There were 5 EF4 -EF5 ( the Moore EF5 )twisters within 10 miles of Norman Oklahoma in the period 2010-2013. In addition there were, as I count, 12 EF0-EF2 tornadoes in the same area, including the EF1 that went through the center of town in 2012 and a couple more inside the city limits.

https://www.weather.gov/oun/tornadodata-county-ok-cleveland
https://www.weather.gov/oun/tornadodata-county-ok-mcclain


I remember just about every single one of those tornadoes, where they were, where I was - especially the bad ones. I remember driving past the damage in 1999, also, Emily - bare 2X4s etc, and shredded trees was all there was east and west along I-35. On the day of the 2013 Moore tornado, I decided to go check my safe deposit box in the vault at the bank branch I use as the storms approached. :D

This last period was still a very unusual period for the number of EF4-EF5 twisters in these parts, however, even considering the Moore tornado in 1999 and another in 2003. We seem to be in a down cycle, right now. I've always thought it has something to do with solar activity( we are near a minimum).

I guess its just a matter of preference, but I have an idea when there is chance of tornadoes on a given day - they are quite good at predicting big outbreaks, especially. I can't imagine sleeping over a pool of lava close enough to the surface that it can rise through a crack into your house or yard. Earthquakes aren't much better, for that matter - at least the big ones ion California. I've felt a couple in Oklahoma, but they were curiosities, more than anything. The damage near the epicenters was largely to old brick and mortar buildings and stuff knocked off store shelves.
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Re: A question

Unread postby GBDU » Fri May 11, 2018 9:29 pm

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Re: A question

Unread postby boomersooner » Wed May 16, 2018 10:28 am

That's true enough, Boss :lol: - I'd be bored without our volatile weather, as long as the tornadoes(and large hail) stay in open country. Earthquakes are just icing on the cake. The sign could be real; at least it wouldn't surprise me.
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Hawaii's Volcano Kilauea spews out 'ballistic blocks'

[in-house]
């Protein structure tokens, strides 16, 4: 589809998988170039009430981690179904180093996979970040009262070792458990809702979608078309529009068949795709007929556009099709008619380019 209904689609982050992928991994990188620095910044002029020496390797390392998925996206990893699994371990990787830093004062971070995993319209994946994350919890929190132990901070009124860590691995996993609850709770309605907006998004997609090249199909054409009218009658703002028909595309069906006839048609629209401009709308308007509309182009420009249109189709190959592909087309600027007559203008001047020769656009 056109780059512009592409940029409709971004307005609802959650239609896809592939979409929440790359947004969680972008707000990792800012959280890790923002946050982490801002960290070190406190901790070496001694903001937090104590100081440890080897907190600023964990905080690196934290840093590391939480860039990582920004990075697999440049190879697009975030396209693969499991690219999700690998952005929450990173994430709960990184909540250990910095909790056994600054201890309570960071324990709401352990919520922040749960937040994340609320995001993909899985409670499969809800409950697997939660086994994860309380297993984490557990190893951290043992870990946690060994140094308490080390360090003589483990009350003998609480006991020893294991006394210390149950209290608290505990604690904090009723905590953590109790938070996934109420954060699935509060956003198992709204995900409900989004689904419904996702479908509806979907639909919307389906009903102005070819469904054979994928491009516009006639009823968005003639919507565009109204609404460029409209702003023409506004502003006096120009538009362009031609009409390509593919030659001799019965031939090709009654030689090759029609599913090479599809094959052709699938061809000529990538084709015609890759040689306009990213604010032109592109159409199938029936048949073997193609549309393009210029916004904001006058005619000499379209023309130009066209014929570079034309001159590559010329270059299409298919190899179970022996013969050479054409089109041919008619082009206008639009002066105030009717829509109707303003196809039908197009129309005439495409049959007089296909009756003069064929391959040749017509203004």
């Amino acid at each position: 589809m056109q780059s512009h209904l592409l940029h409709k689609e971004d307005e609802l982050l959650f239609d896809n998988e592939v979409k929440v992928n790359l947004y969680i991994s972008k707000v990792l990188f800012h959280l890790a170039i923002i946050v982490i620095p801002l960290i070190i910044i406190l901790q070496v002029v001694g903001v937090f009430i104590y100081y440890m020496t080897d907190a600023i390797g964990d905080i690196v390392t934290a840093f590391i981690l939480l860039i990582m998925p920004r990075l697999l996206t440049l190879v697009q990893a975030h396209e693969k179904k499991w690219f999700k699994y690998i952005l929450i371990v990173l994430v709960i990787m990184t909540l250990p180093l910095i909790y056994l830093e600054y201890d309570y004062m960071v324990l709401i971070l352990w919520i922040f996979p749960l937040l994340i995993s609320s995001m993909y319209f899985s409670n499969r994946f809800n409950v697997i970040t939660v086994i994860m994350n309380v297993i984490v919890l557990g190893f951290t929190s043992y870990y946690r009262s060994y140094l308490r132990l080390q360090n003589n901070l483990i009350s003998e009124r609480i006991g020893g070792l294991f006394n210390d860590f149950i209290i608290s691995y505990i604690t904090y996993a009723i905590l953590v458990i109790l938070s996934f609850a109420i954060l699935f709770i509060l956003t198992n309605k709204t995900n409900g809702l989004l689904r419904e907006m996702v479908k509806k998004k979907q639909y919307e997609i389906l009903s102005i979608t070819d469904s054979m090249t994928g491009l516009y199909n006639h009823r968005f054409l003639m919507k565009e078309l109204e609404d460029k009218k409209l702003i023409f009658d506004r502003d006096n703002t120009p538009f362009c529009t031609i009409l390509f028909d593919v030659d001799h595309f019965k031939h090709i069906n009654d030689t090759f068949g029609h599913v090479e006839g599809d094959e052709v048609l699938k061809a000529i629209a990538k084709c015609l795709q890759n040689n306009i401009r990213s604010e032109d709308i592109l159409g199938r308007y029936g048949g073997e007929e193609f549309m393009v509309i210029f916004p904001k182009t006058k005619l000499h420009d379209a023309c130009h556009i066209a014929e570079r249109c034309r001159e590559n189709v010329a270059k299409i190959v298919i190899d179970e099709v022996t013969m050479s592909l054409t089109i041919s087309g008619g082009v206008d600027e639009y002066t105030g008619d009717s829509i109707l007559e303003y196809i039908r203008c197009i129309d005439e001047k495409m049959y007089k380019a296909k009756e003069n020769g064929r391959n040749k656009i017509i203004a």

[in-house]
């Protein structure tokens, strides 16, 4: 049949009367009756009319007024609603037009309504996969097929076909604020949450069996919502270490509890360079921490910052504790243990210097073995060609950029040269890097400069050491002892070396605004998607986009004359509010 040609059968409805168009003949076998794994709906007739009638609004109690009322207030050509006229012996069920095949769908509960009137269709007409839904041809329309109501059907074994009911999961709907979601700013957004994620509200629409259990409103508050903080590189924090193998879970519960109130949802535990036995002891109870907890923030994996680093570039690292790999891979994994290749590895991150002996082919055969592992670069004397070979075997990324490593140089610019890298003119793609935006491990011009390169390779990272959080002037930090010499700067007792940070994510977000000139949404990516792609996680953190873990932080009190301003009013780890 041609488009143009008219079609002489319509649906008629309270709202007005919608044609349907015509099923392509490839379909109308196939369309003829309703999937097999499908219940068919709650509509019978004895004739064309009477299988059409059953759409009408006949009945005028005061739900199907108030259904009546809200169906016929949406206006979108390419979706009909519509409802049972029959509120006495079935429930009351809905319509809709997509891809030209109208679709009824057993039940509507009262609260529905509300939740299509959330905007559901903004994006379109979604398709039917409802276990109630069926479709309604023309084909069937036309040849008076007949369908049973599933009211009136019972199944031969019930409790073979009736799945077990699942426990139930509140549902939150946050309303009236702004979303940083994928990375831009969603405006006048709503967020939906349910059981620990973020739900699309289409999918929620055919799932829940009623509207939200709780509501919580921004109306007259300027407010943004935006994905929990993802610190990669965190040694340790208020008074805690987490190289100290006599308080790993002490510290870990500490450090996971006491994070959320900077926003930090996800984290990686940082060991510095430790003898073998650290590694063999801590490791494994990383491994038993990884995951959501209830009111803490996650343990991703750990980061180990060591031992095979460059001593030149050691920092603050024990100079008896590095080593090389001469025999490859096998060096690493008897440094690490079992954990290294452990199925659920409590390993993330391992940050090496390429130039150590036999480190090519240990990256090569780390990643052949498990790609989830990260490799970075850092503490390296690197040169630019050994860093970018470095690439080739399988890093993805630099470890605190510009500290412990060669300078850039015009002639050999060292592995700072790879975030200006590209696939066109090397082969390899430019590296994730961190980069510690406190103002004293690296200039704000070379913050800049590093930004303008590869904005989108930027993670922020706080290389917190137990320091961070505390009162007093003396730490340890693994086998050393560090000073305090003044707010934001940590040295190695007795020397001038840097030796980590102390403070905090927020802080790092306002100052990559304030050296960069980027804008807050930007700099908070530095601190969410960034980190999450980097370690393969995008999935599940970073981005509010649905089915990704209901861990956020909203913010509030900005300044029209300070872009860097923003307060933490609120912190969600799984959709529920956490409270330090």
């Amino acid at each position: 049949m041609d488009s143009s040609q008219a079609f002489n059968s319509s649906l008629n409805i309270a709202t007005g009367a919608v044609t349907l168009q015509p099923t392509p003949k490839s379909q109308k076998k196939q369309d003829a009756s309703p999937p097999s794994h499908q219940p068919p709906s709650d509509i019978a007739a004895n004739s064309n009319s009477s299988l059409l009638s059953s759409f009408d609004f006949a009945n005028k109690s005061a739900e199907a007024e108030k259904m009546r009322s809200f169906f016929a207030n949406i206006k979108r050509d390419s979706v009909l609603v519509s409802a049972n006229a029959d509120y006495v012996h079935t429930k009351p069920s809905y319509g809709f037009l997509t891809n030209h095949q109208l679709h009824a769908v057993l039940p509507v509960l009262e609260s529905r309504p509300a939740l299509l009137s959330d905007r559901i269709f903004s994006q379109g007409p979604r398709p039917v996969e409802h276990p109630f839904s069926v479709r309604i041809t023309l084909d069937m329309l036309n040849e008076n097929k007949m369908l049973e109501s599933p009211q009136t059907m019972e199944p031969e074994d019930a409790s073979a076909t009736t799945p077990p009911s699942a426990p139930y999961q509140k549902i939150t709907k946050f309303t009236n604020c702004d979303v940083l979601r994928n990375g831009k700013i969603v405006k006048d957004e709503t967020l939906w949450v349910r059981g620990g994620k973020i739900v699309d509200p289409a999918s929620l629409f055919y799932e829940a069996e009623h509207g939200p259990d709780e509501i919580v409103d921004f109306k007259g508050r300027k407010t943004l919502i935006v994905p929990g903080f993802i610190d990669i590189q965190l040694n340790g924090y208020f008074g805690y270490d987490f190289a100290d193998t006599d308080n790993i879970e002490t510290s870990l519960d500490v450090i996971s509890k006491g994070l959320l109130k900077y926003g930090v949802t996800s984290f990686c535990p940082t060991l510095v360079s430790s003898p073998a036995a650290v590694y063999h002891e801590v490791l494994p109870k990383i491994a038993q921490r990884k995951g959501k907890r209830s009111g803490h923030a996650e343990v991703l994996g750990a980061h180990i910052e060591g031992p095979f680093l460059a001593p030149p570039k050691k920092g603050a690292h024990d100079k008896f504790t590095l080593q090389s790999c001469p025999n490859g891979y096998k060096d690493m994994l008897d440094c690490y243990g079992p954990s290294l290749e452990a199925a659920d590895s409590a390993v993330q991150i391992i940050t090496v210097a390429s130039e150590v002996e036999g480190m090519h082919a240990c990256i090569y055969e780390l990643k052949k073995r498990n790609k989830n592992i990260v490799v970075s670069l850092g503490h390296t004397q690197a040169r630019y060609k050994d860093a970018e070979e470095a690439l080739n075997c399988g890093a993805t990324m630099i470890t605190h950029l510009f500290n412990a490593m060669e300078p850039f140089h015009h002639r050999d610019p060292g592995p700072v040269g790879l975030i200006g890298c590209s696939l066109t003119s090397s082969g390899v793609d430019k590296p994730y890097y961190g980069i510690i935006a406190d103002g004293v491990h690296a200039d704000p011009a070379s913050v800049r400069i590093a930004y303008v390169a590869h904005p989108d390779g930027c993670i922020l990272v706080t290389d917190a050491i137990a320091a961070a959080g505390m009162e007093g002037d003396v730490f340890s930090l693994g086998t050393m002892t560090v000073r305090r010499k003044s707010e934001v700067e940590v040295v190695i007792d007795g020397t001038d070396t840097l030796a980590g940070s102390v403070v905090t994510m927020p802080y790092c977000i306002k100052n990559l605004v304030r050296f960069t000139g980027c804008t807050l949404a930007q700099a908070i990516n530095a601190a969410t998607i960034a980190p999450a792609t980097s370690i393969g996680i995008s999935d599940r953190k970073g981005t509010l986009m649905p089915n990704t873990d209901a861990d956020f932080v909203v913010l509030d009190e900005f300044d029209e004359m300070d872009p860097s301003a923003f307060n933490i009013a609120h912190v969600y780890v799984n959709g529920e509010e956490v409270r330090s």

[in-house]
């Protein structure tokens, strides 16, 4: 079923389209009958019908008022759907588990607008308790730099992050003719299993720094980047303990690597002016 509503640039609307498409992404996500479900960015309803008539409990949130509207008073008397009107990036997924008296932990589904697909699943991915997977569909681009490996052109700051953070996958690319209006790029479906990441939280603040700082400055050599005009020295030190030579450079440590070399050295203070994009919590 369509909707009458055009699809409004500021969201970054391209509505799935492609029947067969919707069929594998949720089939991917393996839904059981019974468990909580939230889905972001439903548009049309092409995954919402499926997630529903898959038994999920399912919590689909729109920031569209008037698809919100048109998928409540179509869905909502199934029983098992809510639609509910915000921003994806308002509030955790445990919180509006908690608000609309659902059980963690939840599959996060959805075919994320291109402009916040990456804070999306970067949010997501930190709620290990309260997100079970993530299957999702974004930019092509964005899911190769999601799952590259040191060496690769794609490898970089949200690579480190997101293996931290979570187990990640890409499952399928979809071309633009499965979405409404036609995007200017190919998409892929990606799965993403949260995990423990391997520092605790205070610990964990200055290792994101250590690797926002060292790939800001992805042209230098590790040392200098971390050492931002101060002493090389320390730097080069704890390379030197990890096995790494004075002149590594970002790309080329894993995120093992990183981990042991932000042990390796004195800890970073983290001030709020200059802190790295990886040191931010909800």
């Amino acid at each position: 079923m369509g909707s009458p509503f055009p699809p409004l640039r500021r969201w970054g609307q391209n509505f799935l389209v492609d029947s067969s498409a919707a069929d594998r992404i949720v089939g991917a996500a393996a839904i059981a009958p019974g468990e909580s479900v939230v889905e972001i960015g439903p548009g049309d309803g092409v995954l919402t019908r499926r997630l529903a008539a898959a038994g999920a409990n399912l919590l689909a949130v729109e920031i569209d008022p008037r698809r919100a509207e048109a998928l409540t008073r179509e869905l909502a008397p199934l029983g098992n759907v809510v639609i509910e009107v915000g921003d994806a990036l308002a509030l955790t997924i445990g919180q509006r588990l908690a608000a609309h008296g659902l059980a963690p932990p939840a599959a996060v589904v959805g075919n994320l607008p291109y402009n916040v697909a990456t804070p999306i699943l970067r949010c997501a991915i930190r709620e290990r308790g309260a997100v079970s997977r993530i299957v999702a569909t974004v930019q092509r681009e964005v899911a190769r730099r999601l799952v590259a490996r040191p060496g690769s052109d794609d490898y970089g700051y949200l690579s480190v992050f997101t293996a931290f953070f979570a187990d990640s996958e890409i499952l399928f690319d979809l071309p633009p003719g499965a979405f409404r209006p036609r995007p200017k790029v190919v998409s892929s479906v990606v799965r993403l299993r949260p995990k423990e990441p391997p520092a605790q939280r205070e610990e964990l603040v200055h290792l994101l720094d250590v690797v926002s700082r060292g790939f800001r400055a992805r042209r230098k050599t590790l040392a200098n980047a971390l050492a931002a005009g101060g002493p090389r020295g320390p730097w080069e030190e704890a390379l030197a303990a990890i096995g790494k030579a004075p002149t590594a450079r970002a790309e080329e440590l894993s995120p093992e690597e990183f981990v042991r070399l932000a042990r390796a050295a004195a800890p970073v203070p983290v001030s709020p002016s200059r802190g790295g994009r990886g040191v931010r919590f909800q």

Unread postby GBDU » Thu May 17, 2018 5:18 am

A Hawaiian volcano is blasting out "ballistic blocks" the size of kitchen appliances and the authorities are warning it could get worse.

Since a new zone of Mount Kilauea began erupting almost two weeks ago, lava has wrecked dozens of homes and forced hundreds of people to be evacuated.

An ash plume rising up to two miles (more than 3,000m) prompted officials to warn pilots to avoid the area.

Quakes as strong as magnitude 4.4 have been felt on the largest island.

The floor of the volcano's caldera (the bowl where lava erupts) is deflating, causing stress at the volcano's base.

This is causing earthquakes and new fissures to open in the ground, and creating the risk of new, highly explosive steam-powered eruptions as the magma meets underground water.
The ash plume can be seen from the International Space Station.

read more here:

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http://www.bbc.com/news/world-us-canada-44152515
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Re: A question

Unread postby toechief » Thu May 17, 2018 11:08 am

People don't think ahead.
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Re: A question

Unread postby Emily » Sat May 19, 2018 3:46 pm

Hey Boomer! Would you get this close to a tornado? Proof that lava is safer than tornadoes, especially for stupid people.